What is the Best Sleeping Posture?
Poor sleeping posture can cause chronic back pain and fatigue, which can in turn negatively impact one’s entire waking life. Many people do not realize that the best sleeping posture is not necessarily one which favors a particular side of the body, but rather one which preserves the spine’s natural curves. Whether an individual prefers to sleep on his side, his back, or his stomach, by making a few small adjustments, he can adapt his sleeping position to allow for natural spinal curvature, enabling a more refreshing sleep experience.
The spine has three natural curves. One of these curves is found at the neck, another in the upper back, and the final one in the lower back. Some sleeping positions — lying on the stomach with the head elevated on two or more pillows, for instance — disrupt this natural curvature. When the spine’s curves are strained or disrupted night after night, chronic back pain and fatigue often result.
Most people have a natural preference for sleeping on the side, the back, or the stomach. Contrary to what many believe, the best sleeping posture is not necessarily one which favors a particular bodily plane. Rather, finding the best sleeping posture should involve making a few small adjustments to one’s preferred positioning so that the spine’s natural curvature is preserved.
Those who prefer to sleep on their sides can find their best sleeping posture by first drawing the knees up until they are nearly perpendicular to the torso. They should then place a pillow between the knees, holding it there as they sleep. This position allows for the spine’s natural curvature, and can also help to release tension in the hips and lower back. A head pillow should be used as normal.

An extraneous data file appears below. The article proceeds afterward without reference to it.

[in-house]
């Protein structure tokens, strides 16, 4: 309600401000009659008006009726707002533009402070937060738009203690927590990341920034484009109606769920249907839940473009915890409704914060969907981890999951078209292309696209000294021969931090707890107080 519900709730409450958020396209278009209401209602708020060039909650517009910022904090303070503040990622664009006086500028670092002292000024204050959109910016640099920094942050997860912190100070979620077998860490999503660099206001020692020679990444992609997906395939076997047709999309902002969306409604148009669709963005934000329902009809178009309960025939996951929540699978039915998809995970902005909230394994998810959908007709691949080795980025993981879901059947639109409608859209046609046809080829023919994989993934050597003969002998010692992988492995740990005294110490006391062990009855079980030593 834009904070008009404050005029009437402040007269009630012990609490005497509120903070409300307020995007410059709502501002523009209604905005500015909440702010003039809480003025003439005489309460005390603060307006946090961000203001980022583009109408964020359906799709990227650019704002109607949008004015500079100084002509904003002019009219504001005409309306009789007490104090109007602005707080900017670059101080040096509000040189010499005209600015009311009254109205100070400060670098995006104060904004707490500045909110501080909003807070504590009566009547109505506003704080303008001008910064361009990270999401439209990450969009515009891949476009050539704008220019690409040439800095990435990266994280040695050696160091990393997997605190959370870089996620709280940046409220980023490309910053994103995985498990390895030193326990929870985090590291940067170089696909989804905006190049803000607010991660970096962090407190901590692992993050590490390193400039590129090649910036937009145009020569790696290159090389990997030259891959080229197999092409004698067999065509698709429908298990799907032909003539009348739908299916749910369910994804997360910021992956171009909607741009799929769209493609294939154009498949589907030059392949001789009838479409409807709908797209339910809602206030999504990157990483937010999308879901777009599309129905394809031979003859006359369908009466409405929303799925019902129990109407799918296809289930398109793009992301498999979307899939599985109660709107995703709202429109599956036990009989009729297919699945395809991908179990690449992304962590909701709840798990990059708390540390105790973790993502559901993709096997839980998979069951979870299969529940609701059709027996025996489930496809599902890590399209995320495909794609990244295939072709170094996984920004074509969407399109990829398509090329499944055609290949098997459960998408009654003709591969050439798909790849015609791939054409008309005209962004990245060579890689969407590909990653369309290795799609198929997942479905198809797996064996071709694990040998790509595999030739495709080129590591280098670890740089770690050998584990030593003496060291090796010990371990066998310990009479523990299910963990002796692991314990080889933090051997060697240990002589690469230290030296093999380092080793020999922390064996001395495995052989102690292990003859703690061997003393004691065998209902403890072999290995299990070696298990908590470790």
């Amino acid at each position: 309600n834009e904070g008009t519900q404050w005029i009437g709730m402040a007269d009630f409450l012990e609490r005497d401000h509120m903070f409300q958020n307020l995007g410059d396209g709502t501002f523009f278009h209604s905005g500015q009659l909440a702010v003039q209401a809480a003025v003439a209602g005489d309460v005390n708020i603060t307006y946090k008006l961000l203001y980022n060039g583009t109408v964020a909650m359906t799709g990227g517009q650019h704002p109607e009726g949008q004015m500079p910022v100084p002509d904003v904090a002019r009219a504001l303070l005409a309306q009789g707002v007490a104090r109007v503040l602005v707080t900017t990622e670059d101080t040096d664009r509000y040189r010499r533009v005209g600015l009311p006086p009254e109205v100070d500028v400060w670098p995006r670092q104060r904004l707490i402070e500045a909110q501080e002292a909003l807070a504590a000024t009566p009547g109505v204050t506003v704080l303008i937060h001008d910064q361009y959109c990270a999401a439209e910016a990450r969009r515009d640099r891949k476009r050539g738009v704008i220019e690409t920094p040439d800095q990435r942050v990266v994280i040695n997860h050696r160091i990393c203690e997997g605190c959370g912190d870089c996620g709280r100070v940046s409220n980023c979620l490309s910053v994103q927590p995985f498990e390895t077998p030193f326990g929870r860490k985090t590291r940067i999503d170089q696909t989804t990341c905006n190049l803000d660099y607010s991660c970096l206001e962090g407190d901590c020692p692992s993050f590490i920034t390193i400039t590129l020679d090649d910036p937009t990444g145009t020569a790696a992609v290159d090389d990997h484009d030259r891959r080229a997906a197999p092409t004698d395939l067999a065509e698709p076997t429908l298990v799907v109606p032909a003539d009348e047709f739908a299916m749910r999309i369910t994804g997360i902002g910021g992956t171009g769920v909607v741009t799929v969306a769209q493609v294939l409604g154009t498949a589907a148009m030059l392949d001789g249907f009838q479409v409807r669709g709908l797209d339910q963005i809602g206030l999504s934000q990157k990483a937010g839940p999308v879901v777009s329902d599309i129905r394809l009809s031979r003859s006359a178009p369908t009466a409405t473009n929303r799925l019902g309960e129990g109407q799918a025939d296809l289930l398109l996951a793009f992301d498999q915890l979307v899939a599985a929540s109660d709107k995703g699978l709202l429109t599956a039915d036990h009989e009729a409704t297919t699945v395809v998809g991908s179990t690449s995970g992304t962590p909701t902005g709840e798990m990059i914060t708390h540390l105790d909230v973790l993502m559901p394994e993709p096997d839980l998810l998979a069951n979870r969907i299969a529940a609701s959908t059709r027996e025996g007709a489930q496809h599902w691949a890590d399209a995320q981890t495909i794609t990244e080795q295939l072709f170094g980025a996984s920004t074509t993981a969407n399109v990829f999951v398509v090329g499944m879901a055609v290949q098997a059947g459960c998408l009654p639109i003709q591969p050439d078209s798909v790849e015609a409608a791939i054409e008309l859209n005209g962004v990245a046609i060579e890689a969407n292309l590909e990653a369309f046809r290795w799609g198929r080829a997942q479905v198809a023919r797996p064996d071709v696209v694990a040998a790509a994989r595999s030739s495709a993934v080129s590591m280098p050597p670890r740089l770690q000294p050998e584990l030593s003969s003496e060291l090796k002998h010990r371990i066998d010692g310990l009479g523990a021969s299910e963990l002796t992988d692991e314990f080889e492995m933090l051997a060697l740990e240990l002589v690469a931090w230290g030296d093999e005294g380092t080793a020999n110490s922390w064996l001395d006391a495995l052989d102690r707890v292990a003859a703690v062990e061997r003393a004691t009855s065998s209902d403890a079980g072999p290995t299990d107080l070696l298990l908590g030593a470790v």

Back sleepers can find their best sleeping posture by beginning in their normal position and then placing a thick pillow beneath the knees. This simple adjustment helps tilt the pelvis back, preventing the spine’s lower curve from becoming strained. It should be noted that those with nocturnal breathing conditions such as sleep apnea may wish to avoid sleeping on the back.
Finally, those who prefer to sleep on the stomach should place a pillow beneath the upper thighs. Again, this small adjustment helps to keep the lower spine in a neutral position by tilting the pelvis back. Using a head pillow while sleeping on the stomach can sometimes cause strain to the upper spine. Stomach sleepers who experience pain and stiffness in the neck and upper back region may wish to try using a very thin head pillow, or no pillow at all.
During the course of a night I probably I hit about every sleeping posture there is. Usually, I start out on my back, which usually leads to snoring and this leads to my wife's elbow in my rib cage. So I never know which position I will be in by the next morning when the alarm goes off and I wake up.
@Feryll - You heard correctly. Sleeping on your right side is generally better for your heart than sleeping on your left side is. Something as simple as turning from your left side to your right side when sleeping can actually lower your blood pressure and your heart rate.
However, I don't know that the side you sleep on matters so much if you are healthy and have no heart issues. This is something people with heart ailments are sometimes advised by their doctors to do.
I used to sleep on my left and right sides about the same amount of time because lying on my side is the best sleeping position for me. I didn't have a preference between sides. Then I heard an interesting bit of information. I don't know the reason for this, but what I heard is that sleeping on your right side is better for your heart.
Has anyone else heard the same thing? And does anyone know why this is true, or whether it is true? Maybe I got it wrong.
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